THE photographs in this week’s trip down West Fife’s Memory Lane feature the Royal Scottish Pipe Band Championship that took place in Pittencreiff Park on Saturday, May 24, 2014, the first such championship to have taken place in Dunfermline for more than 20 years.

Twenty-three pipe bands from all over Scotland took part in the event and the winners of the Grade 1 competition on the day were ‘Shotts and Dykehead Caledonia’, who beat ‘Scottish Power’ to the title.

The venue for the championship, of Pittencrieff Park, was gifted to the people of Dunfermline by one of the world’s greatest ever philanthropists, Andrew Carnegie, who himself was a lover of traditional Scottish music as he noted in his autobiography: “I must not, however, forget that a very good foundation was laid for my love of sweet sounds in the unsurpassed minstrelsy of my native land as sung by my father. There was scarcely an old Scottish song with which I was not made familiar, both words and tune."

When Andrew Carnegie bought Skibo Castle, he had a piper play for his guests every day at 7.45am sharp, and the first resident piper, Angus Macpherson, recalled in his autobiography: “Andrew was a lover of good music with which I am proud to say he associated the music of the Highland bagpipe. He looked upon the bagpipe as a great Scottish heritage.”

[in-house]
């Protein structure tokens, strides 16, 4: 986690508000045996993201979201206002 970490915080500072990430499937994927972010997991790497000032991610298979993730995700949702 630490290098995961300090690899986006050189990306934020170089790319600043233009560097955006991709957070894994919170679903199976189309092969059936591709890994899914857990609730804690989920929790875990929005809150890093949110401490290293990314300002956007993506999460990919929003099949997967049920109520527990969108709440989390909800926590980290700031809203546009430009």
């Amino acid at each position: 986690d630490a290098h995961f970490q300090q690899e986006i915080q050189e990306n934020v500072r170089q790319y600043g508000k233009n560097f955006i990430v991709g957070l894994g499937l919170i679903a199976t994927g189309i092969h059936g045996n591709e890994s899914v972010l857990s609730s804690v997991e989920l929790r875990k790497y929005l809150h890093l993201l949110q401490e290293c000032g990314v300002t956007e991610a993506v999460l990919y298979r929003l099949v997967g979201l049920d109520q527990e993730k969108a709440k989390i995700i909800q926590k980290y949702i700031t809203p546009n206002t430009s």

The Carnegie Dunfermline Trust sponsored the championship trophies, and their chairman Douglas Scott, who is photographed presenting a medal to one of the individual winners, commented: “To see the Glen full of people enjoying the park and hosting a major pipe band event was a real joy. The bands worked hard to perform well on the day and this event has the potential to become increasingly popular since the Royal Scottish Pipe Band Association seemed particularly pleased with the venue and organisation. The Carnegie Dunfermline Trust is delighted that Mr Carnegie's legacy was so well appreciated and the Trust is pleased to have helped get this event off the ground.”

Provost Jim Leishman performed the role of Chieftain on the day: “It was fantastic to watch so many pipe bands from all around Scotland perform here in Dunfermline. There were also lots of young pipers and drummers, including many from in and around Dunfermline, which is a great sign for the future. The highlight for me was the massed bands display at the end of the day when all 500 pipers and drummers marched up the hill to all play together as one band.”

These sentiments were echoed by Tracey Thomson, of Peebles Pipe Band, who in addition to competing in the main event were one of the bands who played in a variety of locations around the town before the main event: “I and many of my fellow band members had never been to Dunfermline before and it was heartwarming to get such a great reception. The setting of Pittencrieff Park was excellent and we all loved the event.”

More photographs like these can be seen in Dunfermline Carnegie Library and Galleries.

With thanks to Frank Connelly.